Open main menu

Page:Popular Science Monthly Volume 49.djvu/837

This page has been proofread, but needs to be validated.
813
THE SELF AND ITS DERANGEMENTS.

Great changes in one's circumstances and surroundings are often connected with similar changes in the self-consciousness. A journey to a foreign land, the sudden death of a relative or friend, a great disappointment in love or in business, or an equally great and unexpected success—all these necessarily involve the demolition of many of one's most permanent habits, plans, and expectations. There may follow a period of confusion in which the self of the present moment looks back upon the self of the past as a very different being.

Analogous changes take place normally in the course of life with the constant addition of new experiences and development of new instincts. The sense of self usually changes imperceptibly to keep pace with these new growths, but sometimes the change can be felt. The young man or young girl sometimes notices it during or at the close of the period of adolescence, and we frequently become conscious of it at other times, when something brings very clearly to mind the events of years ago. Not long since I ran across a book over which I used to pore as a child, but had not seen for years; when I opened it, my present self for just one moment fell away, and I was again a child of eight. It was a strange experience, and the childish self that then for a second or two lived again was much more unlike the present I than I commonly think of it as being.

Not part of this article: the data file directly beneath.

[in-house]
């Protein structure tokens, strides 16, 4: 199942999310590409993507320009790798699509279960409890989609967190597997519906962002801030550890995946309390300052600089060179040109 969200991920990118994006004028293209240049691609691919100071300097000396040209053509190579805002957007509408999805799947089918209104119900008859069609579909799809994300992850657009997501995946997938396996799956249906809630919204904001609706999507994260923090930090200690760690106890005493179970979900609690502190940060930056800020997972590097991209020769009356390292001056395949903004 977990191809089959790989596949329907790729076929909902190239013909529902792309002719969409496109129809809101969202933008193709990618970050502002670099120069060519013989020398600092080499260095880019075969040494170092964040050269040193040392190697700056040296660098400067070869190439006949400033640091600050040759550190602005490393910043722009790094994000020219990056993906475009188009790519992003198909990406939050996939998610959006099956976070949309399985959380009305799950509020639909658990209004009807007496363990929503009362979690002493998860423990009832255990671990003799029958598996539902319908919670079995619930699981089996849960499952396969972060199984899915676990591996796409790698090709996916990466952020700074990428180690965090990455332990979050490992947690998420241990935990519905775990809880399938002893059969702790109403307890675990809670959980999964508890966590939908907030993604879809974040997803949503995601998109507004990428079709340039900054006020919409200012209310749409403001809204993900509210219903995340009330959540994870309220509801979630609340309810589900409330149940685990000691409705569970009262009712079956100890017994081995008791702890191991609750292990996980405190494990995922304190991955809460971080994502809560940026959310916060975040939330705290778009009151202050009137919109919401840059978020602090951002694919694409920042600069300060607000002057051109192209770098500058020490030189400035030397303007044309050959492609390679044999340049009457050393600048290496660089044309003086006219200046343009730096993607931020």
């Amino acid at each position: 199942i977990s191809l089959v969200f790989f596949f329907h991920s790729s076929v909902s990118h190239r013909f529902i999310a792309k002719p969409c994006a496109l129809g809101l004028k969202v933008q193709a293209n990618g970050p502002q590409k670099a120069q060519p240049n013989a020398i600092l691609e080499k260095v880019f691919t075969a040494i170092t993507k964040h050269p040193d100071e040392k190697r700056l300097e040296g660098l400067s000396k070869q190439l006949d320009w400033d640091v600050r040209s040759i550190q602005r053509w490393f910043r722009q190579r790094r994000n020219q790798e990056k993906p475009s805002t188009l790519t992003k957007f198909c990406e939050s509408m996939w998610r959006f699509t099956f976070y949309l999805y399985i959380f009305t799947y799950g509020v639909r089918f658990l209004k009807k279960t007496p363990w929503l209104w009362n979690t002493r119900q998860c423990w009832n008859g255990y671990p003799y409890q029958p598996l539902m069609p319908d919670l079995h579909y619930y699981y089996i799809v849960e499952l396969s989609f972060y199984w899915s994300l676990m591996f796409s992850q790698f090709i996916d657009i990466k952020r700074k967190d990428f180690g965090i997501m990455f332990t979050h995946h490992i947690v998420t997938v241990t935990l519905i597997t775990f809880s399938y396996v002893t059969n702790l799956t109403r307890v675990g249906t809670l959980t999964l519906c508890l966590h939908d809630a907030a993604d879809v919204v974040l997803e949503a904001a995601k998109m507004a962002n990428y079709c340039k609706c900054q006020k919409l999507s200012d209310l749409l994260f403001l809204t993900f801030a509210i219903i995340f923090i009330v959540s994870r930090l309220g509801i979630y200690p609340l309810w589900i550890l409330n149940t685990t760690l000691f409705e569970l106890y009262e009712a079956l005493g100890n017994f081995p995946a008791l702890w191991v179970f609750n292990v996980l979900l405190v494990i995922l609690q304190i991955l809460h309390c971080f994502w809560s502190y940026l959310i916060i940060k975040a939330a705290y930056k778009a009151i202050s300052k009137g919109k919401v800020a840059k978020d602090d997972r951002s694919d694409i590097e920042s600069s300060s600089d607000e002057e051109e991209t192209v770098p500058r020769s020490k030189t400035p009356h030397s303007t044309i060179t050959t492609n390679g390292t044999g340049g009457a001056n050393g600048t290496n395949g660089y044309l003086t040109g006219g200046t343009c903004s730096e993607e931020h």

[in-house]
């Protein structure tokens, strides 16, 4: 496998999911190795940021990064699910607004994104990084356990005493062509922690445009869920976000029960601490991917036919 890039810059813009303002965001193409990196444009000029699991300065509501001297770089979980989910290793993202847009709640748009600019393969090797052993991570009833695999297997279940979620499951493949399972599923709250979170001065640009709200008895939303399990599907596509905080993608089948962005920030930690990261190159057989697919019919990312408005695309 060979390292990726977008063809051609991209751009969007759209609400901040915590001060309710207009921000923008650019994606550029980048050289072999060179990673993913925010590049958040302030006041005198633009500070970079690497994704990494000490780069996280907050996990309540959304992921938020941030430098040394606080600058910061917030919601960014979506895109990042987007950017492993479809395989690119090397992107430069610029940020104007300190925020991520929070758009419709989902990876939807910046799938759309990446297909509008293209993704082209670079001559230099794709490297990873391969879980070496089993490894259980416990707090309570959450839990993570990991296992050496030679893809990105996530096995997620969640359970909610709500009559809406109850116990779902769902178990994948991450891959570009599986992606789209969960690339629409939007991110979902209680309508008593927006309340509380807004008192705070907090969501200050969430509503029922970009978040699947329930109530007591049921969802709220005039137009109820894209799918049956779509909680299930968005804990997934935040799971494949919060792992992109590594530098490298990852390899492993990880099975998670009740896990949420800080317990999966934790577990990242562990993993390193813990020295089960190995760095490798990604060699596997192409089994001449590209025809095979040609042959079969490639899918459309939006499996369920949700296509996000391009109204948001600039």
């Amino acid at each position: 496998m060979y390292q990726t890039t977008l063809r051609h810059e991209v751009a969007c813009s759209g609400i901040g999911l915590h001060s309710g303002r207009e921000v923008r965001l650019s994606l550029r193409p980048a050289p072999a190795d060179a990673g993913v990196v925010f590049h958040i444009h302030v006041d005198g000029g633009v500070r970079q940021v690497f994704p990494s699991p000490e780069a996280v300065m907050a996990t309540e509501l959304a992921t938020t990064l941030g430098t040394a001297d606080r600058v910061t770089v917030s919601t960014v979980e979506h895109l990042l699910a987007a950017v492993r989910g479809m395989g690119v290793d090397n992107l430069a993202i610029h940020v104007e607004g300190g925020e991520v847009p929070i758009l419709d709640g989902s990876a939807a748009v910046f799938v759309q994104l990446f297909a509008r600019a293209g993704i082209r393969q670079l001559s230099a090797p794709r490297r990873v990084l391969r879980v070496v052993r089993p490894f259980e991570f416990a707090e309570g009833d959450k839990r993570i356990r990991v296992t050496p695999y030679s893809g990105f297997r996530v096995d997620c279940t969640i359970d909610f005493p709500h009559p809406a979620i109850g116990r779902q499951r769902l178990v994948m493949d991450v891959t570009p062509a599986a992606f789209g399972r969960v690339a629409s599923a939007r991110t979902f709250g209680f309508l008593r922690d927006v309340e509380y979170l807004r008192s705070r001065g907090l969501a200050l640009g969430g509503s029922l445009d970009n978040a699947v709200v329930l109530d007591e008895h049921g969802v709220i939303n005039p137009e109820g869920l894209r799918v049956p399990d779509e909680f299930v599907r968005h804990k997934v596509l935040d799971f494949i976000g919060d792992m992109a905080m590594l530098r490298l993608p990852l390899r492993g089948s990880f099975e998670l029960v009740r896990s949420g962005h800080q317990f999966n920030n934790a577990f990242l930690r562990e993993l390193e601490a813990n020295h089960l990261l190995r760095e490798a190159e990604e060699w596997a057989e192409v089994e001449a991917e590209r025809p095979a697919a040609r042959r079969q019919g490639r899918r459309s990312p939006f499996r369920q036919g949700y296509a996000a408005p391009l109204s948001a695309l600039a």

If our memories are constituent parts of our self-consciousness, it follows that any extensive abolition of memories will impair or destroy a man's sense of self. This is so common a phenomenon that I need not quote illustrations. More interesting are those cases in which certain portions of a person's memory are abolished and restored at varying intervals, especially when illusory memories and other delusions are commingled with the memories that remain. In such cases we get true modifications of the patient's personality. One of the best known of these cases is that of Ansel Bourne.[1]

Mr. Bourne lived in a village near Providence, R. I. On January 17, 1887, he went to Providence, drew five hundred and fifty-one dollars with which to pay for a farm he intended to buy, and then disappeared. About two weeks later he appeared in Norristown. Pa., styling himself A. J. Brown, rented a room, divided it in two by curtains, lived and slept in the rear room, and opened a little shop in the front for the sale of toys, confectionery, notions, etc. During the six weeks he lived there no one noted anything unusual in his demeanor.

"On the morning of Monday, March 14th, about five o'clock, he


  1. This account is abridged from Dr. Richard Hodgson's paper, A Case of Double Personality, in The Proceedings of the Society for Psychical Research, vol. vii, pp. 221-257.